The big early touchstone for Thompson, then, was “The Great Gatsby,” Fitzgerald’s story of American wealth and class. Douglas Brinkley, a historian who befriended Thompson and became executor of his literary estate, observes that “‘The Great Gatsby’ was filled with anger that the whole deal in American life was rigged. The difference was Fitzgerald would look in on the candy store window, the window that was the storefronts of the rich. Hunter wanted to smash the windows.”

“Hunter wasn’t allowed to walk with his graduating class,” said Gibney in a phone interview. “He was from the wrong side of the tracks and looked over at the upper class. That was a kind of anger that hangs over him.”




That outsider status would last well into his career. Even after his attention-grabbing series of political columns for Rolling Stone, and the landmark of Gonzo journalism, “Fear and Loathing in Las Vegas,” Thompson relished being the odd-man out. His brash coverage of national candidates ” he once started, then reported on, a rumor that presidential candidate Edmund Muskie was addicted to a powerful Brazilian drug, Ibocaine ” was traced to the fact that he was not one of the “boys on the bus.”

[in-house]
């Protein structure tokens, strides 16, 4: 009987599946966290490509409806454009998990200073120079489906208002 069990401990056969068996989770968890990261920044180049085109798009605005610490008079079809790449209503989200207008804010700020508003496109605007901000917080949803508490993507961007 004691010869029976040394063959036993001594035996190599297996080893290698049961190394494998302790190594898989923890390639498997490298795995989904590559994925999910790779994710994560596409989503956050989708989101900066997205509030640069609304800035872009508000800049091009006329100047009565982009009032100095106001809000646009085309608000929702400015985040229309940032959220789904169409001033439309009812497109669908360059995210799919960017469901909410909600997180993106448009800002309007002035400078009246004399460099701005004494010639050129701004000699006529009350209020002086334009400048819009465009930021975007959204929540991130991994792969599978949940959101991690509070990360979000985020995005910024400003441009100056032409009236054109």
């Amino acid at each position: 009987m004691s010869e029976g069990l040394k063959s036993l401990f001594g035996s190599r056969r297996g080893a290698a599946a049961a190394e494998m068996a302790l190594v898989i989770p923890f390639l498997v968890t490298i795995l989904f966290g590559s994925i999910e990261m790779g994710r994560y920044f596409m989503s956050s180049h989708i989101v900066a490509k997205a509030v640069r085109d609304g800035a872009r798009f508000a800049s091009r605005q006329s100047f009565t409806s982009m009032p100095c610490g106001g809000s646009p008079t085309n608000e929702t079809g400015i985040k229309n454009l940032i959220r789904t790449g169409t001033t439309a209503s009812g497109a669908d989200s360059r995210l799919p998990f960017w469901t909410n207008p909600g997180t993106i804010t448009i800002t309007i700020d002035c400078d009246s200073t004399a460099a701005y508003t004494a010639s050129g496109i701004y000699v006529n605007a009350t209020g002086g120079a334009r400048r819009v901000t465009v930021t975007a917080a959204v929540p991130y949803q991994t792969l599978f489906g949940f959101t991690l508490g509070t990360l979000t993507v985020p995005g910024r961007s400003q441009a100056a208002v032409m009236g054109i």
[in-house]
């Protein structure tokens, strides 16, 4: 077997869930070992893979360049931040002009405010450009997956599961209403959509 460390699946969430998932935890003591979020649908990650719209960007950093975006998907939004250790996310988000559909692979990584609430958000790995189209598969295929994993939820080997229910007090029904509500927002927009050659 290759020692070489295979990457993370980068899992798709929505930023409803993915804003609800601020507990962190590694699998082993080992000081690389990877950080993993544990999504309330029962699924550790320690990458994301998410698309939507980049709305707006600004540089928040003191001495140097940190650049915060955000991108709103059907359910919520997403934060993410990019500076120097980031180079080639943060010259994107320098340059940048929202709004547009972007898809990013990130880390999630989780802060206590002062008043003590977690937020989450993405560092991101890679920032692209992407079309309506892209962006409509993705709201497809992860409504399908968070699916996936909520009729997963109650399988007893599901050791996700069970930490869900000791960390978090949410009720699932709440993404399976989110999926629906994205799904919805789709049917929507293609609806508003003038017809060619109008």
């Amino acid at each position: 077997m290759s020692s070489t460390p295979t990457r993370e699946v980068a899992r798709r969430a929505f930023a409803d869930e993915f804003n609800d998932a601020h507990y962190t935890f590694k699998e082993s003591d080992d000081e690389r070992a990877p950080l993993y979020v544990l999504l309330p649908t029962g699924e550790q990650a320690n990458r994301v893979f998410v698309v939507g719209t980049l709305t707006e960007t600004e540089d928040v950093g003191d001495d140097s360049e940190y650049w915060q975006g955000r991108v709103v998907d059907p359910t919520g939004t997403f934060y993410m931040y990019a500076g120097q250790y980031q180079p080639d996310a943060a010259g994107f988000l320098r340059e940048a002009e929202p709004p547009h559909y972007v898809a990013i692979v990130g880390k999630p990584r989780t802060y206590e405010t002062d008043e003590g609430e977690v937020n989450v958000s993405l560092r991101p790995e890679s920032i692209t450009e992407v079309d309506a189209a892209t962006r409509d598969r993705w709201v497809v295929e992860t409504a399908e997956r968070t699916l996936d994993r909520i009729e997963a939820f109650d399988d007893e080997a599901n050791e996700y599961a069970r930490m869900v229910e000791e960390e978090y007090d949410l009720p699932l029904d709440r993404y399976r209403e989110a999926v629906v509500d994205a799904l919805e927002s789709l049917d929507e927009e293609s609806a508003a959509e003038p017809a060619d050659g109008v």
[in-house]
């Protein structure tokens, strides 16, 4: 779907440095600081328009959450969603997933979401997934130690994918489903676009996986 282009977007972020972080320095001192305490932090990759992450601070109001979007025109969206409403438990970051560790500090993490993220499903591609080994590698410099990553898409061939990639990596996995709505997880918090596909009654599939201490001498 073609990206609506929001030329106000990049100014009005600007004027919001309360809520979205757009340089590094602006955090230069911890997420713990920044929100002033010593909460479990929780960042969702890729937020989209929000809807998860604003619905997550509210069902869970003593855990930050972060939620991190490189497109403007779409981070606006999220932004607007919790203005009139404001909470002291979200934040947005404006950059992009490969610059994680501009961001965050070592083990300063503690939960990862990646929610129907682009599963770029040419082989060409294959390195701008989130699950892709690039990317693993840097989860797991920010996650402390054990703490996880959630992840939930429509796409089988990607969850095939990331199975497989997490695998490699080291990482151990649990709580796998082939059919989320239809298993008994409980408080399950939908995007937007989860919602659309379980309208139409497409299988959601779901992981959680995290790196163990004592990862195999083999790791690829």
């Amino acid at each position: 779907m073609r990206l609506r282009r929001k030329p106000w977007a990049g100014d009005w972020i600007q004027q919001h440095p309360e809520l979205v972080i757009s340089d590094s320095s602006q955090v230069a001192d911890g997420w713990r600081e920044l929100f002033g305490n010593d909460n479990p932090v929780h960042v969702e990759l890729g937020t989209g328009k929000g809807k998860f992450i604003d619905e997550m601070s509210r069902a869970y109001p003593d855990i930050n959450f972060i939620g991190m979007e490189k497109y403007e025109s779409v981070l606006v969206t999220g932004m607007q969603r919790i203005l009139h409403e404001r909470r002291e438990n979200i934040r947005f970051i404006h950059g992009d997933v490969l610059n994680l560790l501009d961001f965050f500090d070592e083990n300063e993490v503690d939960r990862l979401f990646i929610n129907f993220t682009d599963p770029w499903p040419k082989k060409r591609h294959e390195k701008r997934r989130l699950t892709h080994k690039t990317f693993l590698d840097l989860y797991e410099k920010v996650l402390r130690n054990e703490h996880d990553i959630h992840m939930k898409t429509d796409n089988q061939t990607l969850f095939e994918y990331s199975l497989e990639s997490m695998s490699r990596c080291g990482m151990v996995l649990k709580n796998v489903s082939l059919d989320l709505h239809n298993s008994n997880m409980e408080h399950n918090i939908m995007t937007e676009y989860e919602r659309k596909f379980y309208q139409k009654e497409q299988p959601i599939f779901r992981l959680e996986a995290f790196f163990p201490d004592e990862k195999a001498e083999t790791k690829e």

“The last thing I cared about was making long-term connections on Capitol Hill,” says Thompson in “Gonzo.”

Gibney, whose past work includes “Enron: The Smartest Guys in the Room,” earned an Academy Award last year for the examination of torture, American-style, “Taxi to the Dark Side.” But while that film felt methodical, almost like the director’s duty as an American to point out the abuses perpetrated by the Bush administration, Gibney injects a joyous energy into “Gonzo.” Thompson’s outsized frustrations, ambitions and appetites are reflected in the film’s dynamic style.

Johnny Depp doesn’t merely talk about Thompson, but embodies his friend and fellow Kentuckian ” reading his words, waving the cigarette holder, manning the kitchen at Owl Farm, Thompson’s Woody Creek home from the late ’60s on. Sandy, Thompson’s first wife, is presented as a talking head ” but typically with a swirl of psychedelic colors behind her, adding a whiff of the idealistic ’60s that shaped Thompson. The film is packed with historical footage: clips from Thompson’s doomed 1970 run for sheriff of Pitkin County; scenes from various campaign trails; a truly bizarre on-screen confrontation between Thompson and Hell’s Angel Sonny Barger, with the latter riding into a TV studio on his motorcycle. Gibney doesn’t mind nipping the work of other filmmakers; he includes footage from the too-weird-for-words 1998 feature film, “Fear and Loathing in Las Vegas” (the first screen project to feature Depp as Thompson); and from Wayne Ewing’s 2003 documentary “Breakfast with Hunter.” For a writer, Thompson’s oeuvre was intensely visual, from his penchant for rubber masks (usually Richard Nixon) to his habit of exploding things to the iconic Ralph Steadman illustrations that accompanied so much of his journalism. “Gonzo” makes full use of Thompson’s visual side.